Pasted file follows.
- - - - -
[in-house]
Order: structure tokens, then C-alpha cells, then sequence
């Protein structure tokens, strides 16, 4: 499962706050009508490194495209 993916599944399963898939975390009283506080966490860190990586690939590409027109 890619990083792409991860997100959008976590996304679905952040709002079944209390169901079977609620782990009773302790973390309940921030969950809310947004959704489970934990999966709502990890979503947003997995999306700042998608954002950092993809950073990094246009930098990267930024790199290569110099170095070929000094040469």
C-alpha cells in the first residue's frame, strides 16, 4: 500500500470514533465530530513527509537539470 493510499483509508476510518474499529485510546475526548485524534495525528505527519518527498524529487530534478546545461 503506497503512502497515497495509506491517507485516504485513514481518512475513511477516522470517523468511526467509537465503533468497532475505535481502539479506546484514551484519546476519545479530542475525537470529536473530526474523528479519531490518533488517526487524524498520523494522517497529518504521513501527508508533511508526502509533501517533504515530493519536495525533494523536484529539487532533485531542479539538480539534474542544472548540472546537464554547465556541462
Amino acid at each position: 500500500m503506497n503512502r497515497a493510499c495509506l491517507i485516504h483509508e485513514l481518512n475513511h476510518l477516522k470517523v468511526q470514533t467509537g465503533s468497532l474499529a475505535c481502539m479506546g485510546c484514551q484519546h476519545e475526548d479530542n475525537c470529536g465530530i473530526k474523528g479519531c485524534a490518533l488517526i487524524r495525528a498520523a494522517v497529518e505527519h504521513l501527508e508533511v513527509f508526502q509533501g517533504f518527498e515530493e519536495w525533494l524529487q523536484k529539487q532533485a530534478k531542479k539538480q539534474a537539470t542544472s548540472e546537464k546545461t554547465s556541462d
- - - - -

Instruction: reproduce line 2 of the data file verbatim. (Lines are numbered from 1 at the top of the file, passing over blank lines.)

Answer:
Order: structure tokens, then C-alpha cells, then sequence